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  1. #11

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    This was playing with a yellow-green. I was playing with the filter to see the effect on bluebells in long grass. Sorry it's only a crappy shot as I said it was just a test.
    Attached Thumbnails Attached Thumbnails yellow-green.jpg  

  2. #12
    David H. Bebbington's Avatar
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    It's always difficult to make statements that apply to both European and North American light. It has always been my practice to use a filter (for years it was an orange one, the last few years I have switched to yellow/green) so I have no examples myself of unfiltered landscape shots, but I was told by Fay Godwin, for example, that she seldom if ever uses filters. Looking back at a collection of her work, many pictures have been taken in overcast weather, or early in the morning/late in the afternoon or evening and appear not to have been filtered - they have sky tone present but it is very pale. Others have apparently been taken closer to midday and look as if they HAVE been filtered! If, in the conditions you commonly photograph in, you need a filter to get the sky tone you like, it's obviously good to use one, but I don't feel filters are as vital as they were!

    Regards,

    David

  3. #13
    colrehogan's Avatar
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    I tried using a green filter a few times, but I didn't understand how it worked with b/w and didn't like what I got. It was interesting to use the green filter with color IR a few times, but I prefer to use my yellow filter with that stuff.

    I used to use red a lot with b/w, but more often than not, I don't bother anymore. I use my IR filters with IR film, but other than the occasional ND grad, I haven't used much in the way of filters lately either.
    Diane

    Halak 41

  4. #14
    glbeas's Avatar
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    Quote Originally Posted by Aggie
    Now one that is hard to find but would also sometimes be good is a violet one.
    Have you tried a flourescent conversion filter on B&W film? They are a pale magenta color.
    Gary Beasley

  5. #15
    Monophoto's Avatar
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    Fords vs Chevy's. Boxers vs. briefs. Red wine vs. white wine. Life is full of choices.

    I have a green filter. I don't use it often. But if I encounter a situation where it might be useful, its there. The incremental weight of a Cokin filter is trivial (expecially in a pack that weighs 30+ pounds), and the CD case that I use to hold fiilters has lots of empty slots.

  6. #16
    Flotsam's Avatar
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    While "sky darkeners" are the most popular, (for good reason), filters of all colors can come in handy under the right circumstances. Sometimes tones that are easily contrasted by their color, become nearly identical grey tones when rendered in B&W. Just remember that a filter lightens its own color and darkens the others. A Green filter will lighten Green foliage while a Red filter, because of its high Magenta content, will darken it. Take a B&W shot of a Red flower against Green leaves and you can decide whether you want a dark flower against light leaves or vice versa. Of course there are other things that play into it but that what makes photography a life-long pursuit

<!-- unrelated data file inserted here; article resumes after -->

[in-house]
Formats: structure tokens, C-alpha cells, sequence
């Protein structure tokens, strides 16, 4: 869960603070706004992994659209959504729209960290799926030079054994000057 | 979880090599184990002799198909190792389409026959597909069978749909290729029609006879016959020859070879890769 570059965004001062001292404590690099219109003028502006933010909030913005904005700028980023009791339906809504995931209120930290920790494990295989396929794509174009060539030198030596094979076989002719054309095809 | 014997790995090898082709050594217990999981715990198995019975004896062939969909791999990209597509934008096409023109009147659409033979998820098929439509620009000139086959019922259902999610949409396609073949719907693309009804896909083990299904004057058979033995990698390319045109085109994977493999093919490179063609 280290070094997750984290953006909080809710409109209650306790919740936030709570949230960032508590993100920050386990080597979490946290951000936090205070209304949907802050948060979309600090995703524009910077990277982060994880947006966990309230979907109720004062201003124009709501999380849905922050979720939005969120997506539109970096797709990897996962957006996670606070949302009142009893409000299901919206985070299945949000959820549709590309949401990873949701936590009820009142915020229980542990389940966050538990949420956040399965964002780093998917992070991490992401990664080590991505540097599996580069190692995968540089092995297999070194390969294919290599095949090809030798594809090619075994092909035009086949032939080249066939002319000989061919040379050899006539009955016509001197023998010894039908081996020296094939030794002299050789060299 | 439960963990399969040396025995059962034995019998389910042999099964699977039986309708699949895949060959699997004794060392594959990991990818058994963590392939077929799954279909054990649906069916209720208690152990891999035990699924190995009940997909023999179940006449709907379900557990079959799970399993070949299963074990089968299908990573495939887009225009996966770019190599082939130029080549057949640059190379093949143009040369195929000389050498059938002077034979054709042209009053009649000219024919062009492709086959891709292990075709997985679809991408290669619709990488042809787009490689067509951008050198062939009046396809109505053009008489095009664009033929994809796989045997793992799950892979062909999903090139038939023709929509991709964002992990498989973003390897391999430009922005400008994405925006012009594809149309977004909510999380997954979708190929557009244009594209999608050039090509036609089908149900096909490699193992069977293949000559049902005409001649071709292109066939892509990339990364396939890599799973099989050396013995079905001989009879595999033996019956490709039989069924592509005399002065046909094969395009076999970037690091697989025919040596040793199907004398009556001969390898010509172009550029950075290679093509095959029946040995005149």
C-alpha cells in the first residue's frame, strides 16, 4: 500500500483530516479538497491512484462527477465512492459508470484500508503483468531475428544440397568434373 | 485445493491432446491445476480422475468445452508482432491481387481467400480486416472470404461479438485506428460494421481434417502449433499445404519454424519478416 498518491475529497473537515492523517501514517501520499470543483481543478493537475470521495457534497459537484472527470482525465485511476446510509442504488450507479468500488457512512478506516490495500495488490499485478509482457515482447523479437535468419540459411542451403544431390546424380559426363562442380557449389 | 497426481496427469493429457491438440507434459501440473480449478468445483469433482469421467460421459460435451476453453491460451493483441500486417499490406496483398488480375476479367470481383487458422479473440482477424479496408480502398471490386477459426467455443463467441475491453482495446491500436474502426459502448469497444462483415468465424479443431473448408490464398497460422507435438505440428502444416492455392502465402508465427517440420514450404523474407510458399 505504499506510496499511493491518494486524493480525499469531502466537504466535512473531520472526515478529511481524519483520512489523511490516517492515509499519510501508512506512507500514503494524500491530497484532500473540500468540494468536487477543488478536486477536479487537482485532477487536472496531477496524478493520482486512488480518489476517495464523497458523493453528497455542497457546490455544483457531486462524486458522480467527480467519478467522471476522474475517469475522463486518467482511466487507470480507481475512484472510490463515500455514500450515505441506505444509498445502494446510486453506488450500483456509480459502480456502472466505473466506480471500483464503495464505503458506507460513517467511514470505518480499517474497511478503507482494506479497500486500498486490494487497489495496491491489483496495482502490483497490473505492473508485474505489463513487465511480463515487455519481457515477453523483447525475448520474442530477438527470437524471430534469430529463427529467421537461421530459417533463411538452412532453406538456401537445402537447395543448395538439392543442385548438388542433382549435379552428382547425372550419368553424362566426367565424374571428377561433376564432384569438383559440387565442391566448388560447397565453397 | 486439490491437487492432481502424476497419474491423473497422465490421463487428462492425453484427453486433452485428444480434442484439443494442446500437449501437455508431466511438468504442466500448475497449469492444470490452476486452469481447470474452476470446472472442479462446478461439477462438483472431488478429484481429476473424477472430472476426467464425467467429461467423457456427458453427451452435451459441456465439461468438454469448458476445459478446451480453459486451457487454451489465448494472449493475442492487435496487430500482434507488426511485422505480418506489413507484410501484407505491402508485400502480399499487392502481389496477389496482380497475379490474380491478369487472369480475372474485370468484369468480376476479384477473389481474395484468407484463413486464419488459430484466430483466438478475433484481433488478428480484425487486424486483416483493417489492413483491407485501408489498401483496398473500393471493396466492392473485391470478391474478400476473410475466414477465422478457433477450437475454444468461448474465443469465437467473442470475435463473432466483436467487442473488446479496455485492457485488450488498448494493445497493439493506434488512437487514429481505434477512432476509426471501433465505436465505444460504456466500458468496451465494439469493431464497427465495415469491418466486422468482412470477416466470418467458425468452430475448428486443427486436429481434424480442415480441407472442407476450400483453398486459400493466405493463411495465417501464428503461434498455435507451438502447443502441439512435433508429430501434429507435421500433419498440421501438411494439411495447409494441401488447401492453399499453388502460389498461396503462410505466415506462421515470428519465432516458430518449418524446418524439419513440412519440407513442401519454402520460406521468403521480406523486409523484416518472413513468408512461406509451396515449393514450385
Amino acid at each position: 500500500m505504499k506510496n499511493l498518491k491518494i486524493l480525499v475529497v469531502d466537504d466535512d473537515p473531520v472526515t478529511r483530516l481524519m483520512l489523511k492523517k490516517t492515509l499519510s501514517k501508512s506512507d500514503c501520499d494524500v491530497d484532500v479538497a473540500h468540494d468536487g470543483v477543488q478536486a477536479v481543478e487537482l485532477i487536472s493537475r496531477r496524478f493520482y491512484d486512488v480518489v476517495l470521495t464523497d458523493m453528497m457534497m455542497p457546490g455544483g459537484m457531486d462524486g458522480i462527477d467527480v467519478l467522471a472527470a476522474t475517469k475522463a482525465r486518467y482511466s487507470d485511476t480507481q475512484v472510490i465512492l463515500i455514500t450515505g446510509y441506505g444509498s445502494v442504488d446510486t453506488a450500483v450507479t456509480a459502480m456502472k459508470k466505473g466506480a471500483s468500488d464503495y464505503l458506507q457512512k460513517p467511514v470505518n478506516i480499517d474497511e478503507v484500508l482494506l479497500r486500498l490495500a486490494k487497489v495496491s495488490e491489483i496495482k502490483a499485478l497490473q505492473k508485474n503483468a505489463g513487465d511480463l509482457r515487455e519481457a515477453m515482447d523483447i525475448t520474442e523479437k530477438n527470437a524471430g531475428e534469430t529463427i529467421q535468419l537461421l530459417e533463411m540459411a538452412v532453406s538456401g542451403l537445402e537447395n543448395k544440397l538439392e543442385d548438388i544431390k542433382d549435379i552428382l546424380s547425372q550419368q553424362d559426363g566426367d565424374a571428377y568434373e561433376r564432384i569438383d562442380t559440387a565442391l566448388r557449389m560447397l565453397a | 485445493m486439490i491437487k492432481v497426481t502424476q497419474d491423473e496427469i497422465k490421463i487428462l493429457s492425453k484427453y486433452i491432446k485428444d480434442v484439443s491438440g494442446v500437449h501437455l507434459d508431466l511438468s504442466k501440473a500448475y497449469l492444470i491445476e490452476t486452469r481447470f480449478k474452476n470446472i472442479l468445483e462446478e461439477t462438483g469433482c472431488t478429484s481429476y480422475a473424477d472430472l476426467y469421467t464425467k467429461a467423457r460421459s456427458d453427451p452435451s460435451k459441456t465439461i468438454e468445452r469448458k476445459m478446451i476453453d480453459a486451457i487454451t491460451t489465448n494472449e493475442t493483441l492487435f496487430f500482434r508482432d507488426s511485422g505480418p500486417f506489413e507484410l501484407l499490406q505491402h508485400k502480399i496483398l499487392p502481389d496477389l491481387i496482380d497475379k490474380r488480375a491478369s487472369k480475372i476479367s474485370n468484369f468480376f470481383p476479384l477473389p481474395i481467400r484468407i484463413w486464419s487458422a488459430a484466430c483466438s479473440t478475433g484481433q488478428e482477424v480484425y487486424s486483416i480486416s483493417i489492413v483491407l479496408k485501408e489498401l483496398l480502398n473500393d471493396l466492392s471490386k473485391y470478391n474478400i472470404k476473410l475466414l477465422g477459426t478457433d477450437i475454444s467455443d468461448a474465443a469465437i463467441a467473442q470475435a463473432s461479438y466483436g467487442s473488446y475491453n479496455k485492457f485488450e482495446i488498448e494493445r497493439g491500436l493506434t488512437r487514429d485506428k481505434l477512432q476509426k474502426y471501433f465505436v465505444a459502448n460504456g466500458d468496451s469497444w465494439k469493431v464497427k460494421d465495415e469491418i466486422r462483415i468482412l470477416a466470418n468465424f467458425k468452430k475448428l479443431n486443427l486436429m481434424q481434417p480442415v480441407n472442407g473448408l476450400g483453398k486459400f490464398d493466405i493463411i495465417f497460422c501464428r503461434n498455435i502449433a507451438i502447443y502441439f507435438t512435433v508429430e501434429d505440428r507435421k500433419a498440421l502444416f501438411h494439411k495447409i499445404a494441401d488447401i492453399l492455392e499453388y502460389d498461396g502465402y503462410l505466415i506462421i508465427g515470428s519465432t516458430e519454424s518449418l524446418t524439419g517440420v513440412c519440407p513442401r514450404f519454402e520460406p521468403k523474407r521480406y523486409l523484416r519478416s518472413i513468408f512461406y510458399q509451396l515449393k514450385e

Here's an example, I shot this without a filter, took it home a souped it and didn't like it. The faded Red paint and the weathered wood, while clearly distinct by color contrast in the original scene, were rendered as nearly identical tones in the neg and print. I ran to the nearest camera store and bought a Green filter and reshot. The filter darkened the Red paint and gave me the separation that I wanted.

    It is also sometimes used for outdoor portraiture where it will lighten the foliage and darken the skin tones slightly.
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    That is called grain. It is supposed to be there.
    =Neal W.=

  7. #17
    gnashings's Avatar
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    Thank you all very, very much for your thoughtful input!
    I guess the answer is that the gentleman who wrote that article was a little broad in his assumptions, perhaps a little too generalized in his conclusions?

    I think I will do that little test - same light, same subject - all the same for a number of filters (of course adjusting for the exposure required by each), then perhaps take a little colour snapshot just to have as referrence. I was thinking of perhaps a collection of objects and plants and a person behind them. If nothing else, it will be fun.

    I think I will probably go through a "phaze" where I will abuse my filters, then most likely settle down they are new, and I have not really played with them much.

    Thanks again,

    Peter.

  8. #18

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    Peter just one last word of advice with filters that seems to be a stock rant from every picture editor I have worked with ... "Keep your bl**dy filters CLEAN!!". I'm sure we're looking forward to seeing your results

  9. #19
    gnashings's Avatar
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    Sometimes the simplest advice is the best! I can tell you that in my excitement over new gear, whatever it may have been, I have been foiled by dirt more than once, so this is one that I will definitely take to heart! Thanks again.

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